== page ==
Gambling tournaments come in two forms: majors and minis. Major tournaments are multi day events with high entry fees, often real-money buy-ins and large prize pools. Minis are single-day events with low fees and are played with non-negotiable chips for smaller prizes.
One of the best minis to show up in a while is a Wednesday-night baccarat tourney at The Orleans Hotel & Casino that debuted a month or so ago. There is a $50 entry fee and a $3,000 prize pool; each player starts with $3,000 in nonnegotiable tournament chips and plays a round of 20 hands. Whoever ends up with the most chips goes to the semifinals, where the top two totals advance to a six-player final table. The winner takes down a cool $2,000, and the remainder of the pool is split among the other finalists depending on finishing position.
There are a lot of favorable elements at work here. Among them, the risk is limited to the $50 entry, the prize is large enough to get excited about and it’s just plain fun to play. Plus, depending on how many players enter, you might even have what’s known as an “equity advantage” in the game: Since the $3,000 prize is guaranteed, you have a theoretical advantage anytime there are fewer than 60 entries total, since 60 is the break-even point where money paid in prizes equals the total taken in (60 players x $50 entry = $3,000).
It works the other way, too, though. Since the tournament has a capacity of 108 players, you could wind up playing for only $3,000 when much more was collected—usually not a good gamble. It’s kind of complicated, but you don’t have to sweat it, because lately The Orleans has been running the tournament for free. That’s right: no entry fee at all and the same $3,000 prize pool. Now you can’t lose money, and with a full house of 108 players, your mathematical expectation (skill not considered) is a return of $27.78.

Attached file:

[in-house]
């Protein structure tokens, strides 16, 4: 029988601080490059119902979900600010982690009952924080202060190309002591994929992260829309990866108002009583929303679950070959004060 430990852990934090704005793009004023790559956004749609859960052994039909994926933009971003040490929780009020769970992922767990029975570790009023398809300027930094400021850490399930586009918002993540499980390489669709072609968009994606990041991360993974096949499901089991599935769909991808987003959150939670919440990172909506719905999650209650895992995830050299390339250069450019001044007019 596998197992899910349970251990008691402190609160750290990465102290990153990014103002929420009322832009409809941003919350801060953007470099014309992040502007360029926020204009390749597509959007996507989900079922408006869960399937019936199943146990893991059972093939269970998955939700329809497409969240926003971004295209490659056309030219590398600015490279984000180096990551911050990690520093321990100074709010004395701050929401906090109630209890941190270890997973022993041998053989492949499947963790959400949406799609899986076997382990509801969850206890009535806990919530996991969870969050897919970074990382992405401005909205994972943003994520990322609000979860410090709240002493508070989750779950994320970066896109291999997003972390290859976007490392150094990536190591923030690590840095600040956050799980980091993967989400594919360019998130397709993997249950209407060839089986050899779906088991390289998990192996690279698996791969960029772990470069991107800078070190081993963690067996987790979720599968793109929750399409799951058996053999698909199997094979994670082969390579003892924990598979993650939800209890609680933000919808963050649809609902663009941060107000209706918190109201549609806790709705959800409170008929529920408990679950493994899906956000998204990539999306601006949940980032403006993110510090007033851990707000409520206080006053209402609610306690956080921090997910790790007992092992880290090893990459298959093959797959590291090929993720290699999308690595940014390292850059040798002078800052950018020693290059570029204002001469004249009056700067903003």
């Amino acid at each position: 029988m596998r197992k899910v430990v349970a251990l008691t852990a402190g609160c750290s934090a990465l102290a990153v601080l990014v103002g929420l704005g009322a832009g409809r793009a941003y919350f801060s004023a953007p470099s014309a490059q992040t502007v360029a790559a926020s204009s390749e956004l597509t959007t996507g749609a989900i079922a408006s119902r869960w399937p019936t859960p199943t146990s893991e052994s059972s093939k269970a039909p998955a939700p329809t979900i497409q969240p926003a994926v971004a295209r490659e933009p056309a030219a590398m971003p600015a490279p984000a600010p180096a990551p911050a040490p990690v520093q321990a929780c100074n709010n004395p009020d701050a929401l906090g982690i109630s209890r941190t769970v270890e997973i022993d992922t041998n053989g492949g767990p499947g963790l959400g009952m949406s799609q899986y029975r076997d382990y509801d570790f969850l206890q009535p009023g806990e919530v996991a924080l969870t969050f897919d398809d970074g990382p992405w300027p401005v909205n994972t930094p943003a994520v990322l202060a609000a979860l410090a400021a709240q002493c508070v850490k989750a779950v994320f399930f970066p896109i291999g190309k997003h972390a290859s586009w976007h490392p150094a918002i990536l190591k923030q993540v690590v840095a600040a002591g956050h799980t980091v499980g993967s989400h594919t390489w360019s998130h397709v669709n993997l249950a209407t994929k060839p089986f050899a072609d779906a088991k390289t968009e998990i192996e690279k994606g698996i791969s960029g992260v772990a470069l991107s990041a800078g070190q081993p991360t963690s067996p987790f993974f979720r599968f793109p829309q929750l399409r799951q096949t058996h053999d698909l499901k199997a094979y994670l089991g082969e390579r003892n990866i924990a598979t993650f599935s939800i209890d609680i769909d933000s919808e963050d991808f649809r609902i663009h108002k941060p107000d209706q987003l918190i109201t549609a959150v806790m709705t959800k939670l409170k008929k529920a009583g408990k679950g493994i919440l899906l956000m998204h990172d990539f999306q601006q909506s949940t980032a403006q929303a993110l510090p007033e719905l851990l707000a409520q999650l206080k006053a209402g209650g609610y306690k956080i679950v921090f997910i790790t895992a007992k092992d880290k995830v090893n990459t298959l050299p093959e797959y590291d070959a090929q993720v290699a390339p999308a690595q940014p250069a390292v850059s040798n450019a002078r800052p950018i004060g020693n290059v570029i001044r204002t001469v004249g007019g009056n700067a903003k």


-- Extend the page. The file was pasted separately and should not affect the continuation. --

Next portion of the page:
As long as the tournament is free, it will fill up. That means you’ll have to get there early to nab a spot. The first round starts at 8 p.m., but registration opens at 6 p.m. and you should try to get there even earlier. If you’re 50 or older, you can parlay the tourney with the property’s “Young at Heart” promotion that also runs that day, offering a club-point multiplier and a $15 dining credit after playing $300 through a machine. Plus, The Orleans has some of the best video poker schedules in town.
You may have clocked that I mentioned skill being a factor. The bad news is, tournaments are highly skill-dependent, and novices will get that $27.78 expectation cut into by the good players. The positive news is, the most important skill in a tournament is betting your money liberally. Bet big whenever you’re not in the lead and you’ll have it half-licked.
Anthony Curtis is the publisher of the Las Vegas Advisor and lasvegasadvisor.com.